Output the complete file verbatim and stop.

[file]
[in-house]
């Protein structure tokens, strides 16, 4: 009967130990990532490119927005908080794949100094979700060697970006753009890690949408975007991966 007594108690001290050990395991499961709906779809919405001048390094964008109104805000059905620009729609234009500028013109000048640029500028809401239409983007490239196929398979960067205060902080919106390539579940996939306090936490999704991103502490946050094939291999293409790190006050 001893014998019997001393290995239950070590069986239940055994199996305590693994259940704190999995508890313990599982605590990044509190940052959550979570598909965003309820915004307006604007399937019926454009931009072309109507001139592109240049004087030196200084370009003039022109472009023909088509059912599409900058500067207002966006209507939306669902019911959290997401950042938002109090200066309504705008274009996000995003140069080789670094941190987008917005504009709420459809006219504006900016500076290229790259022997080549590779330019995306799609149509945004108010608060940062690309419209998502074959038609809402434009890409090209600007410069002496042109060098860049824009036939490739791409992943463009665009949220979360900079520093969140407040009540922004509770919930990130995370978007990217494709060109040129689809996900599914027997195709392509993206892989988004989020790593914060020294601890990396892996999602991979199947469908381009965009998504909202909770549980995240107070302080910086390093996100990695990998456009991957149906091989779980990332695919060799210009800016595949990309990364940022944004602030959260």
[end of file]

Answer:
[in-house]
């Protein structure tokens, strides 16, 4: 009967130990990532490119927005908080794949100094979700060697970006753009890690949408975007991966 007594108690001290050990395991499961709906779809919405001048390094964008109104805000059905620009729609234009500028013109000048640029500028809401239409983007490239196929398979960067205060902080919106390539579940996939306090936490999704991103502490946050094939291999293409790190006050 001893014998019997001393290995239950070590069986239940055994199996305590693994259940704190999995508890313990599982605590990044509190940052959550979570598909965003309820915004307006604007399937019926454009931009072309109507001139592109240049004087030196200084370009003039022109472009023909088509059912599409900058500067207002966006209507939306669902019911959290997401950042938002109090200066309504705008274009996000995003140069080789670094941190987008917005504009709420459809006219504006900016500076290229790259022997080549590779330019995306799609149509945004108010608060940062690309419209998502074959038609809402434009890409090209600007410069002496042109060098860049824009036939490739791409992943463009665009949220979360900079520093969140407040009540922004509770919930990130995370978007990217494709060109040129689809996900599914027997195709392509993206892989988004989020790593914060020294601890990396892996999602991979199947469908381009965009998504909202909770549980995240107070302080910086390093996100990695990998456009991957149906091989779980990332695919060799210009800016595949990309990364940022944004602030959260």